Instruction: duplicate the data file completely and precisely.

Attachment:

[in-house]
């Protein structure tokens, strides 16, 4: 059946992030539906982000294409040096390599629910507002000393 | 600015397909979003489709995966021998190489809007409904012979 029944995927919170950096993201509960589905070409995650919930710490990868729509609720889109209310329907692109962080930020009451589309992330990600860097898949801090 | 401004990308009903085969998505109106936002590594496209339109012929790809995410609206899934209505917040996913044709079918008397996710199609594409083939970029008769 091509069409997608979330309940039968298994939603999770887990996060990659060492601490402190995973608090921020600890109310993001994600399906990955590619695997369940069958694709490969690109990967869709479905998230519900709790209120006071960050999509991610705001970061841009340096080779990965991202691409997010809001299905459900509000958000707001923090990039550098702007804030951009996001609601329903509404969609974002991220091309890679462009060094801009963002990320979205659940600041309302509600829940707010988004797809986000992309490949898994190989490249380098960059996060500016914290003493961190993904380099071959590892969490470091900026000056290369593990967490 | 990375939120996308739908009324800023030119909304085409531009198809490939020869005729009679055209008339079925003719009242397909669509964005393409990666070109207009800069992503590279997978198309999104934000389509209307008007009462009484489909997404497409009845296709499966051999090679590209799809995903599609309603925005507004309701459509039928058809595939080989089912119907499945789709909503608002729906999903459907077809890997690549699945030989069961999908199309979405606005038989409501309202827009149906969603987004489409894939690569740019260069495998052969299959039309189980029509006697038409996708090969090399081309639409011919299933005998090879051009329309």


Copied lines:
[in-house]
């Protein structure tokens, strides 16, 4: 059946992030539906982000294409040096390599629910507002000393 | 600015397909979003489709995966021998190489809007409904012979 029944995927919170950096993201509960589905070409995650919930710490990868729509609720889109209310329907692109962080930020009451589309992330990600860097898949801090 | 401004990308009903085969998505109106936002590594496209339109012929790809995410609206899934209505917040996913044709079918008397996710199609594409083939970029008769 091509069409997608979330309940039968298994939603999770887990996060990659060492601490402190995973608090921020600890109310993001994600399906990955590619695997369940069958694709490969690109990967869709479905998230519900709790209120006071960050999509991610705001970061841009340096080779990965991202691409997010809001299905459900509000958000707001923090990039550098702007804030951009996001609601329903509404969609974002991220091309890679462009060094801009963002990320979205659940600041309302509600829940707010988004797809986000992309490949898994190989490249380098960059996060500016914290003493961190993904380099071959590892969490470091900026000056290369593990967490 | 990375939120996308739908009324800023030119909304085409531009198809490939020869005729009679055209008339079925003719009242397909669509964005393409990666070109207009800069992503590279997978198309999104934000389509209307008007009462009484489909997404497409009845296709499966051999090679590209799809995903599609309603925005507004309701459509039928058809595939080989089912119907499945789709909503608002729906999903459907077809890997690549699945030989069961999908199309979405606005038989409501309202827009149906969603987004489409894939690569740019260069495998052969299959039309189980029509006697038409996708090969090399081309639409011919299933005998090879051009329309």